#1
Everyone wants to be signed and spend their time touring and recording records to make a living instead of working some lame 9-5 job. It's a dream that so many chase and it's definitely an option...but it just won't happen for most people, and IMO, those who do well as an indie act are better off in my opinion. There's a link at the bottom of this post to go to a web site that will give you tons of information on how to do everything yourself: booking, promoting, recording, etc., but first I hope to get your attention with a few points about the music industry:

1. YOUR RIGHTS

When you get signed to a label, especially major labels, you give up the rights to your music. If you record an album...any songs that appear on that album belong to that label. You can't choose what is or what isn't done with that music. It's your creation yet you have no ownership.

2. GETTING PAID

The cash advance that artists get from a major label is, oftentimes, the only real money a band/act sees because they spend most of their career paying that money back. In reality, many musicians who have signed with major labels make only a modest amount of money each year....as little as $4000

3. THE CONDITION OF THE MUSIC INDUSTRY

This is by far the most important to me. Ten or fifteen years ago, record sales ruled how you got your music. Radio was a very important crutch for the music industry and it allowed labels to project what THEY wanted the audience to hear, whether it was what the public wanted to hear or not. Even though payola is illegal, there are middlemen called radio promoters who do all the dirty work for labels. But now...with music on the internet gaining so much popularity (and with no sight in end), more and more people are turning to lesser-known artists they come across online and are buying their music from online venues like CDBaby, etc., and due to that, conventional record sales have suffered. The internet is going to be the cause of the downfall of the music industry in my opinion. Labels aren't worth it these days, unless you're a superstar or you don't mind having no rights and don't mind the risk of not being paid enough to live (Yes, if you're signed you'll usually be taken well care of by promotion, etc., but there's always that risk of an album not doing well enough to pay back the advance, then you owe the label money).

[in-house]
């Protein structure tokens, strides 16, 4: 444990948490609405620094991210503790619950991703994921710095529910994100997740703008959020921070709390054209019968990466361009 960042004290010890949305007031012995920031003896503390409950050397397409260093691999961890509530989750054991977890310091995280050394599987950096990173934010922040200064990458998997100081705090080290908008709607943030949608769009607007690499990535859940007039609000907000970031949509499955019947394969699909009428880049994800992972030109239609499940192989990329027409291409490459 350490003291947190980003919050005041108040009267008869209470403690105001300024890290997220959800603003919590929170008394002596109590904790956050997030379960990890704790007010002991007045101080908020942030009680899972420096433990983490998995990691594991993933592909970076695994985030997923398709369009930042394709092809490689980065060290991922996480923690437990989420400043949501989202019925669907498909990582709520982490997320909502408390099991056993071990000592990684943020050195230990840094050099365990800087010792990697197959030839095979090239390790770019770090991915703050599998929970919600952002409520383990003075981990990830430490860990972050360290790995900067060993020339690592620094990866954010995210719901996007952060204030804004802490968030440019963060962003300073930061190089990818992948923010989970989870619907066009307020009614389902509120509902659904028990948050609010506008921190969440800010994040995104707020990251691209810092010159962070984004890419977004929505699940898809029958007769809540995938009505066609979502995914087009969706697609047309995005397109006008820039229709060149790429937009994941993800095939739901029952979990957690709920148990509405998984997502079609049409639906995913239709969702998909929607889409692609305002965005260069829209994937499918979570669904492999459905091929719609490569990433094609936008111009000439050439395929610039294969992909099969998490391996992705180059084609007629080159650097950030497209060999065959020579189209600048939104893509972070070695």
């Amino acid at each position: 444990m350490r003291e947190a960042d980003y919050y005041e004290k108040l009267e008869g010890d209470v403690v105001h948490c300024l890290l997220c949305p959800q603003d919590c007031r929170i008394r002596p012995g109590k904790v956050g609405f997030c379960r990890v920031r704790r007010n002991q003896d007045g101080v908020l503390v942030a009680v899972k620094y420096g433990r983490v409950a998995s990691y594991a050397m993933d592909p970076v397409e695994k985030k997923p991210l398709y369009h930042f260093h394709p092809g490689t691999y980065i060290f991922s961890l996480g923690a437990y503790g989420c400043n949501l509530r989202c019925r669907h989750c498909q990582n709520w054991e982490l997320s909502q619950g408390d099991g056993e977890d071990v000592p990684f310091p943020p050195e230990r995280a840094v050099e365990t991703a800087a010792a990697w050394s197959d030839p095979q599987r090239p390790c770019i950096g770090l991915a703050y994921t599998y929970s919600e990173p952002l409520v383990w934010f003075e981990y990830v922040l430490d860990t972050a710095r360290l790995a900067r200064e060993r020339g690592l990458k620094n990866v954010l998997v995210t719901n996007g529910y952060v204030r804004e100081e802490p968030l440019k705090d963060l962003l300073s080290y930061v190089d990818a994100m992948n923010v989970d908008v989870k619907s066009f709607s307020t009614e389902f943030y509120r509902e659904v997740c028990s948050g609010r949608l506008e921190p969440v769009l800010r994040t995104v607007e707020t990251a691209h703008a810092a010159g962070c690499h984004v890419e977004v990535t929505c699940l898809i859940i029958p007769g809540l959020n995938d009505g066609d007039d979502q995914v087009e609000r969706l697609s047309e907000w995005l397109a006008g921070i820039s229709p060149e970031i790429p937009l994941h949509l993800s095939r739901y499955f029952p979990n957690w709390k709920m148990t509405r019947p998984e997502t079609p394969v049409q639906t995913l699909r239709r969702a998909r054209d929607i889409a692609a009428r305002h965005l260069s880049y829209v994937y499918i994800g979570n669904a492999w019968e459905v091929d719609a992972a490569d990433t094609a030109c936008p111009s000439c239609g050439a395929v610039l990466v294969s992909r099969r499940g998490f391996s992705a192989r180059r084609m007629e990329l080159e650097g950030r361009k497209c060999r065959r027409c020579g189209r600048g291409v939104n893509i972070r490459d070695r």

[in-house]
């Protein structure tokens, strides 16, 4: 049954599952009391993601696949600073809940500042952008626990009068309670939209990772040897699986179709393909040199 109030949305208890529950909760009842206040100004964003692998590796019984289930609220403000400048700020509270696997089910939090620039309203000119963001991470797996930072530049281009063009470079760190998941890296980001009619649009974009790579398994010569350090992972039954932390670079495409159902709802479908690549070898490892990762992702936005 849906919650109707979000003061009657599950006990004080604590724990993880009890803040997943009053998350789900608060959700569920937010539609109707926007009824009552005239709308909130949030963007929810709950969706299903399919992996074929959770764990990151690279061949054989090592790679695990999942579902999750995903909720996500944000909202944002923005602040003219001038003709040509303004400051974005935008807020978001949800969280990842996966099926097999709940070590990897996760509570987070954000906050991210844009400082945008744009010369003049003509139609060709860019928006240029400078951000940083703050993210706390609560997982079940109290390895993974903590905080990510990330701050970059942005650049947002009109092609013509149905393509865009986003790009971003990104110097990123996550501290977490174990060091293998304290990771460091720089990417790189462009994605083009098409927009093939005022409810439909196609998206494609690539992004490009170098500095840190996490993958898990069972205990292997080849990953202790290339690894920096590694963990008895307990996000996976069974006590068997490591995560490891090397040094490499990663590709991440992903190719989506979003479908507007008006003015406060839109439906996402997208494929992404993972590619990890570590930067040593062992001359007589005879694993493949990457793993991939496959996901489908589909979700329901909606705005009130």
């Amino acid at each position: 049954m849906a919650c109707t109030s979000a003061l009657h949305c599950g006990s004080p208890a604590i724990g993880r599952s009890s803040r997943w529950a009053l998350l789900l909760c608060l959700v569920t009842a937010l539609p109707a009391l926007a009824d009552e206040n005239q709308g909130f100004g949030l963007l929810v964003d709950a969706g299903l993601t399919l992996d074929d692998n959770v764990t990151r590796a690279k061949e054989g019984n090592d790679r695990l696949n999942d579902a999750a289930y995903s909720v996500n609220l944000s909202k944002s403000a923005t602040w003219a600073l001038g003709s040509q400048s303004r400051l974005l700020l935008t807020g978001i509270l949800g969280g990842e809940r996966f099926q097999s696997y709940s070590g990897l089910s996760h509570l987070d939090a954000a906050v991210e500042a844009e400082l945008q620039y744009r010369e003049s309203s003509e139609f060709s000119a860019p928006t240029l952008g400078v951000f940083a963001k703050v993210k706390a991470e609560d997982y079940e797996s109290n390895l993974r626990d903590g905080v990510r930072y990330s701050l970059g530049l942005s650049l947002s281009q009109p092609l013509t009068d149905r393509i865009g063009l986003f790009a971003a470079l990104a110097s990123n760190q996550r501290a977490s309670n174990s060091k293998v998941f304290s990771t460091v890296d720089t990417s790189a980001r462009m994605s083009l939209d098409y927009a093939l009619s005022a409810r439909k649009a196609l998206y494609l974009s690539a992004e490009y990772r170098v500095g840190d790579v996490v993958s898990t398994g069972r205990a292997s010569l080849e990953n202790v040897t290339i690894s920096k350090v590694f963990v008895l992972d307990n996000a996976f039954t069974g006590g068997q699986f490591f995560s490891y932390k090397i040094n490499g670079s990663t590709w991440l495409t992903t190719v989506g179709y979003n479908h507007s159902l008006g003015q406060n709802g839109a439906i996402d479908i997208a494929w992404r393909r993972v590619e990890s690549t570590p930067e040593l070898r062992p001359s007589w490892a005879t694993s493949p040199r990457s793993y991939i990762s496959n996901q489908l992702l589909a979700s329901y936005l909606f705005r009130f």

I could go on for a loooong time about my own experiences and experiences from family members and friends in the industry. My opinion is that you can do it all yourself if you have the drive to. And you'll be much better off that way.

http://www.indieguide.com/

I really hope some of you will take the time to peruse this site...it really is a lot of help. Their insights started helping me a few years ago when I was in high school and trying to get noticed in my area. Best of luck.
#2
this is really helpful. Thanks for the tips. One question this sparked for me; would putting your songs on itunes effect the rights/ownership of your music?
PAH!
#3
No it doesn't. Actually, if you sell your albums through CDBaby, your music is available at iTunes and is even in catalogues at places like FYE, all without you losing any rights. Also, sales sold through venues like that are tracked with SoundScan and can, if they sell enough copies, enter BillBoard charts because they're based off of SoundScan reports.

The only thing about being tracked by SoundScan is that you have to purchase a UPC for your album. Fortunately, it's not that expensive. And, if you're serious and promote yourself well, it could very well pay off in the end.
Last edited by As Bridges Burn at Jul 4, 2009,
#4
sick! thanks a lot. im thinking of checking out itunes as an option for my band
PAH!
#5
Quote by t.ev
sick! thanks a lot. im thinking of checking out itunes as an option for my band

Check out watunes.com I put it in the promotion sticky, it is free digital distribution.